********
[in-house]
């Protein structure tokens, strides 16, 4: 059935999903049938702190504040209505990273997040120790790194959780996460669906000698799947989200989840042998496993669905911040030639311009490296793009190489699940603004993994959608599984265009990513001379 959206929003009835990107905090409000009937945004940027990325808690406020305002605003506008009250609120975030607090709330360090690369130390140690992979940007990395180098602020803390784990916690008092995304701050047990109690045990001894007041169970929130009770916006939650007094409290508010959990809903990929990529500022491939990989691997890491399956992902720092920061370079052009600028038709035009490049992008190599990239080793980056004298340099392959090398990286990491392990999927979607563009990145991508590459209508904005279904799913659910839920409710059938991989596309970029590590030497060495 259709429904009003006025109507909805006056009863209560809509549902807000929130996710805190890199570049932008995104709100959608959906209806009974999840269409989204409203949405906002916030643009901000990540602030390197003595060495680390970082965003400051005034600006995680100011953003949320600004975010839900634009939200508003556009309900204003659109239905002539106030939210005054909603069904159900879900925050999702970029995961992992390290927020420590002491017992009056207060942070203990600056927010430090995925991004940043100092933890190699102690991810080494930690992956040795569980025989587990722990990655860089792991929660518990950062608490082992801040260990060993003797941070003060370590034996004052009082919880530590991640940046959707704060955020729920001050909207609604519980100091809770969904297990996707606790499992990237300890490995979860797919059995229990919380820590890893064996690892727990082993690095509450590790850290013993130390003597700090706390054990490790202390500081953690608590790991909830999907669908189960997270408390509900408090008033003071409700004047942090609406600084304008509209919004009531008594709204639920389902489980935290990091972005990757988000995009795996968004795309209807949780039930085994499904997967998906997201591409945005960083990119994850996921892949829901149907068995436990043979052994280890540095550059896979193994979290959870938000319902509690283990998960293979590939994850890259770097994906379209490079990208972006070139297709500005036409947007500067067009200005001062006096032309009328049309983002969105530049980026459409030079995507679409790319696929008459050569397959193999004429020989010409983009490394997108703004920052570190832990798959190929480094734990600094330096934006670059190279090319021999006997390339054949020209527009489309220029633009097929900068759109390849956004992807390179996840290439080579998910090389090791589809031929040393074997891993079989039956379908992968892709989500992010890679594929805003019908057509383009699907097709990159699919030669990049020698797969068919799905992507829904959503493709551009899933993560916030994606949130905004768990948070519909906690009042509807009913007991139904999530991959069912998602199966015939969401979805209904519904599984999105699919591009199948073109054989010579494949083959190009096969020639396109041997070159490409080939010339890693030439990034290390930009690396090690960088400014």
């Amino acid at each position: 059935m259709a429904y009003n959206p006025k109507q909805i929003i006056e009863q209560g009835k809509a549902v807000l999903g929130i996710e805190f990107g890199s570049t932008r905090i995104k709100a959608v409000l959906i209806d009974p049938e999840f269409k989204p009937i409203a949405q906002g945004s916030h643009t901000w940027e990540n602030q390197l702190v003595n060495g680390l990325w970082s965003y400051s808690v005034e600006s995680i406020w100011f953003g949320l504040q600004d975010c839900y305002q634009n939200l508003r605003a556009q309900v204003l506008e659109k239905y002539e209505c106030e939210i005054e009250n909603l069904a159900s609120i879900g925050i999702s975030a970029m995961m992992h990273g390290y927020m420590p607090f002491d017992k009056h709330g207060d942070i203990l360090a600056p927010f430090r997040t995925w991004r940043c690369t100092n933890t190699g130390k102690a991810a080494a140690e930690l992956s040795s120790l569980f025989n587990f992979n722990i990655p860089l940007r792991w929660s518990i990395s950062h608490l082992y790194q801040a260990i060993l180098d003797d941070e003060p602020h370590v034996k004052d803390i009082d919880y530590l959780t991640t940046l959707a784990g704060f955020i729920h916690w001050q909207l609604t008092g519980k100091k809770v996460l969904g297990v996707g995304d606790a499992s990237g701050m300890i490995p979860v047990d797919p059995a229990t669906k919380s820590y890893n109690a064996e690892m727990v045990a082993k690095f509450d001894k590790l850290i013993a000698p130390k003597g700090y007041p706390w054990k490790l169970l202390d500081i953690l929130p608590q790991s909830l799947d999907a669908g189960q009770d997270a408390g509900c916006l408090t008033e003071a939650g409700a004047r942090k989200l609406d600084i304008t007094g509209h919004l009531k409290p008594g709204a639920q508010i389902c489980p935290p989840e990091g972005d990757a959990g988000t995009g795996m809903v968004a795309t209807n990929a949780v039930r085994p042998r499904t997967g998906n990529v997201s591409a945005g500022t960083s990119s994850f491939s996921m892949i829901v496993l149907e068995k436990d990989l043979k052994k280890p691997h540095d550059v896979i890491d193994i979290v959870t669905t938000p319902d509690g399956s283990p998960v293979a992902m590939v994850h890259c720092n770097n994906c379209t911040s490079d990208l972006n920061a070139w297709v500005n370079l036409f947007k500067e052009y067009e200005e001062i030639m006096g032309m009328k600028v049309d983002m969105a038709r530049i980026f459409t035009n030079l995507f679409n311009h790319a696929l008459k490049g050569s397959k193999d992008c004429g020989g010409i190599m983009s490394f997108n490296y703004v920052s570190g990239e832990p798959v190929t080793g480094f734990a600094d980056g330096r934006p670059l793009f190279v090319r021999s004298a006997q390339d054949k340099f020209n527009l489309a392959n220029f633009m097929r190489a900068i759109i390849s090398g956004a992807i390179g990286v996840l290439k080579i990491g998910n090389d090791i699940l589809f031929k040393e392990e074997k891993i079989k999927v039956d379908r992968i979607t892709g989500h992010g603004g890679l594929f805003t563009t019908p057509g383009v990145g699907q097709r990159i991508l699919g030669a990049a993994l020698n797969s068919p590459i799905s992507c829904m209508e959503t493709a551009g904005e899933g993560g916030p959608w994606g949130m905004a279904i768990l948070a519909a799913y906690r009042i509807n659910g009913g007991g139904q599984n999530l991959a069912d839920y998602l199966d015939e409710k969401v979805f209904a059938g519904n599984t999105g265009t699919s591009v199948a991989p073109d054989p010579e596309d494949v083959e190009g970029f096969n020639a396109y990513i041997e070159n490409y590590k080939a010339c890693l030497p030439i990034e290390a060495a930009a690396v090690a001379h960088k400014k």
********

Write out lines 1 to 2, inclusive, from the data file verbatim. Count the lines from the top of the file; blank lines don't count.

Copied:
[in-house]
């Protein structure tokens, strides 16, 4: 059935999903049938702190504040209505990273997040120790790194959780996460669906000698799947989200989840042998496993669905911040030639311009490296793009190489699940603004993994959608599984265009990513001379 959206929003009835990107905090409000009937945004940027990325808690406020305002605003506008009250609120975030607090709330360090690369130390140690992979940007990395180098602020803390784990916690008092995304701050047990109690045990001894007041169970929130009770916006939650007094409290508010959990809903990929990529500022491939990989691997890491399956992902720092920061370079052009600028038709035009490049992008190599990239080793980056004298340099392959090398990286990491392990999927979607563009990145991508590459209508904005279904799913659910839920409710059938991989596309970029590590030497060495 259709429904009003006025109507909805006056009863209560809509549902807000929130996710805190890199570049932008995104709100959608959906209806009974999840269409989204409203949405906002916030643009901000990540602030390197003595060495680390970082965003400051005034600006995680100011953003949320600004975010839900634009939200508003556009309900204003659109239905002539106030939210005054909603069904159900879900925050999702970029995961992992390290927020420590002491017992009056207060942070203990600056927010430090995925991004940043100092933890190699102690991810080494930690992956040795569980025989587990722990990655860089792991929660518990950062608490082992801040260990060993003797941070003060370590034996004052009082919880530590991640940046959707704060955020729920001050909207609604519980100091809770969904297990996707606790499992990237300890490995979860797919059995229990919380820590890893064996690892727990082993690095509450590790850290013993130390003597700090706390054990490790202390500081953690608590790991909830999907669908189960997270408390509900408090008033003071409700004047942090609406600084304008509209919004009531008594709204639920389902489980935290990091972005990757988000995009795996968004795309209807949780039930085994499904997967998906997201591409945005960083990119994850996921892949829901149907068995436990043979052994280890540095550059896979193994979290959870938000319902509690283990998960293979590939994850890259770097994906379209490079990208972006070139297709500005036409947007500067067009200005001062006096032309009328049309983002969105530049980026459409030079995507679409790319696929008459050569397959193999004429020989010409983009490394997108703004920052570190832990798959190929480094734990600094330096934006670059190279090319021999006997390339054949020209527009489309220029633009097929900068759109390849956004992807390179996840290439080579998910090389090791589809031929040393074997891993079989039956379908992968892709989500992010890679594929805003019908057509383009699907097709990159699919030669990049020698797969068919799905992507829904959503493709551009899933993560916030994606949130905004768990948070519909906690009042509807009913007991139904999530991959069912998602199966015939969401979805209904519904599984999105699919591009199948073109054989010579494949083959190009096969020639396109041997070159490409080939010339890693030439990034290390930009690396090690960088400014």